Dozens injured as arcade collapses on to skating rink

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The Independent Online

Twenty-one people, including an eight-month-old girl, were injured in South Africa yesterday when a first-floor shopping arcade collapsed on to an ice rink underneath it.

Some 300 police, soldiers, fire officers and paramedics using helicopters were called to the Kolonnade shopping centre north of Pretoria after the collapse at around 4.30pm local time. A police spokesman said sniffer dogs sent in within half an hour of the collapse had found no traces of people trapped beneath rubble.

The shopping centre had been thronged with Christmas shoppers and the ice rink was packed with children on Christmas holiday.

Gerna van Rooyen, a spokeswoman for the centre, said the collapse of the seven-year-old shopping arcade's floor had been gradual, allowing most of the ice skaters below to escape.

''There was no building work going on, as has been reported, but we are considering the possibility that heavy rains we have experienced of late somehow caused instability in the foundations,'' she said. She said between three and five of the 21 injured people were children and that most had sustained broken bones and bruises. "The baby girl has suffered cuts and bruises,'' she said.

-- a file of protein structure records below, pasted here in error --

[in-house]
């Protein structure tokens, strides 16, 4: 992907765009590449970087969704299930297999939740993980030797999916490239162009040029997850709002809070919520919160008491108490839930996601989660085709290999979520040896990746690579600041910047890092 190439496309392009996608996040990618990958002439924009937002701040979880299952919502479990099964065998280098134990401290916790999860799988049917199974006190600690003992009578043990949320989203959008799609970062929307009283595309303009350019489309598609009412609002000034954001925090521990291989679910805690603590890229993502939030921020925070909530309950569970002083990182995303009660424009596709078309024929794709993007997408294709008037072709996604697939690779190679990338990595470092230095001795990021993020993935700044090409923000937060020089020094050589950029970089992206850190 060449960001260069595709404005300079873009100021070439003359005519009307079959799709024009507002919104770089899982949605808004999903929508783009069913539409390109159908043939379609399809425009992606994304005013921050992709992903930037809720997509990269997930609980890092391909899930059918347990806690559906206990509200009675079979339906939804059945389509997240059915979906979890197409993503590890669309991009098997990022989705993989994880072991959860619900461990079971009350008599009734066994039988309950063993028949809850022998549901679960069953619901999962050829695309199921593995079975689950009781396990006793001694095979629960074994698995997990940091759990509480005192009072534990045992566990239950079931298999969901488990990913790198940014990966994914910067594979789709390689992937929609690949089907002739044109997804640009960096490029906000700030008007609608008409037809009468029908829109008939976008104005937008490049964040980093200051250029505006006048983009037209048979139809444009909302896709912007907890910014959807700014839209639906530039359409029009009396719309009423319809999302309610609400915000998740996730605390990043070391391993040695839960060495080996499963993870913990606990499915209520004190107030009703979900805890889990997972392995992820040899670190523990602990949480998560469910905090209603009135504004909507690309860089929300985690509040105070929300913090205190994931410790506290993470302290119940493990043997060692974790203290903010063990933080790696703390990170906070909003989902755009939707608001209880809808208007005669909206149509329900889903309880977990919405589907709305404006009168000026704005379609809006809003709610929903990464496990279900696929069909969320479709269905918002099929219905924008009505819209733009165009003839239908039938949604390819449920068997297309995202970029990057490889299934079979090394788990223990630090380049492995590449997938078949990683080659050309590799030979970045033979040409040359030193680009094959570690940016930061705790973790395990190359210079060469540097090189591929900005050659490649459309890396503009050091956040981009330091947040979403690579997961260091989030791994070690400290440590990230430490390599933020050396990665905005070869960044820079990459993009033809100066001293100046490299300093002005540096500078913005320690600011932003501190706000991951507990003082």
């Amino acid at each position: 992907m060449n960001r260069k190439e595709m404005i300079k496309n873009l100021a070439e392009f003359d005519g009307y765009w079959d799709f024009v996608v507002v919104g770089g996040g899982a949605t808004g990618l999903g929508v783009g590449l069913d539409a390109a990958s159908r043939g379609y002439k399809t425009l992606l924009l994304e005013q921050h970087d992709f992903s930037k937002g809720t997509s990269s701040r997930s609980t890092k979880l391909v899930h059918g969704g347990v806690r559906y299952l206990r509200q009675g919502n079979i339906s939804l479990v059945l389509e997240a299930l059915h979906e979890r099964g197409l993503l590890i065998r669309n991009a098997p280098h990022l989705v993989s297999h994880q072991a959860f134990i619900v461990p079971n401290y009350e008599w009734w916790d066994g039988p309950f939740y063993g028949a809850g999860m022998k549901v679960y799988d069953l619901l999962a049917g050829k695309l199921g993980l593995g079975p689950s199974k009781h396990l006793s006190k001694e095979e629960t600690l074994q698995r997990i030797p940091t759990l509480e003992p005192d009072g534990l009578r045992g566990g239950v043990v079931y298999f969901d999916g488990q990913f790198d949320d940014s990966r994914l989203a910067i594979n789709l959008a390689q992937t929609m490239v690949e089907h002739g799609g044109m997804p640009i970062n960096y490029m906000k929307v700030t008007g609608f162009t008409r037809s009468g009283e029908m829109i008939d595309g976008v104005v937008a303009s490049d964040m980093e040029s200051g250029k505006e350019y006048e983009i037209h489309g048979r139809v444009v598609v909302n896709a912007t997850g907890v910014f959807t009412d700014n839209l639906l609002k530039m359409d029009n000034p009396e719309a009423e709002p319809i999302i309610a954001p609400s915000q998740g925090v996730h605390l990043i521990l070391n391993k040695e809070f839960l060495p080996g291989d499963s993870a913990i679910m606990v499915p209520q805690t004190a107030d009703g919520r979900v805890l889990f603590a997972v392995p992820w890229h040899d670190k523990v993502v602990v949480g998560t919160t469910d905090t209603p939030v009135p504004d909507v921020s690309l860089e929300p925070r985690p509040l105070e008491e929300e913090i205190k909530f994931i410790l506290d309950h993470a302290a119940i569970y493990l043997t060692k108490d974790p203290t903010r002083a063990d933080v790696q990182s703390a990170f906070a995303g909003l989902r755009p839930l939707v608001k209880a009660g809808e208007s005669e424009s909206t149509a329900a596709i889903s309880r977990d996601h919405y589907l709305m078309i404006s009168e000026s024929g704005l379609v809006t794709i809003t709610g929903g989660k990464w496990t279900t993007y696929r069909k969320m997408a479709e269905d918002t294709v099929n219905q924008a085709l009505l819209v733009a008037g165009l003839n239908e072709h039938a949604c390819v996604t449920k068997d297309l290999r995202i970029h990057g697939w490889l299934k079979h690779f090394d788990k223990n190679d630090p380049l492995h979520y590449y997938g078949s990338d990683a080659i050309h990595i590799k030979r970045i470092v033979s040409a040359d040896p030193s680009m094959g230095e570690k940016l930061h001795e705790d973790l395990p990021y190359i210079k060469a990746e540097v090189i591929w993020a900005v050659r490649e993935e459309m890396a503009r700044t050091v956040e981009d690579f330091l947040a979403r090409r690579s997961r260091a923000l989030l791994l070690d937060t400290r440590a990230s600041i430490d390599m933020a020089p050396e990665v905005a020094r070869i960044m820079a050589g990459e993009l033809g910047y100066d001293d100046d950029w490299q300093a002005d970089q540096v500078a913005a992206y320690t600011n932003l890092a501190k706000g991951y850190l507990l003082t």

Panic spread as glass and debris flew through the air and the scene quickly turned into a muddy mess. Witnesses described injured and frightened children and shoppers shouting and pleading for help.

A portion of the ice rink below the newly opened phase three of the centre was destroyed. The only warning was "a rumbling," said Aubrey Welken, who was in the centre at the time. He and two friends pulled two young girls ­ about seven or eight years old ­ from the rubble, suffering scratches themselves.

Cathy Jones, an employee of the clothing store Pink, situated above the ice rink, said: "The floor started to shake and the lights flickered like an earthquake." The ceiling caved in and she rolled herself into a ball. Then the floor gave way and she fell though. "There was a lot of glass, people in the centre came running to help us," she said.

Most people who were injured said they were watching children skating when the roof crashed down. Matilda Mphai, who managed to make her way out of the centre with her eight-year-old son, said: "Just before the roof came down there was a noise which sounded like an explosion, a part of the roof came crashing down and within seconds another piece came down.

"There was pandemonium. People were screaming and visibility was poor because of all the dust."

Ms van Rooyen said the centre's managers had no idea how the accident happened. The centre, which opened seven years ago, has undergone renovations and extensions. The part that collapsed opened a few weeks ago. The centre caters for about 40,000 shoppers a day.

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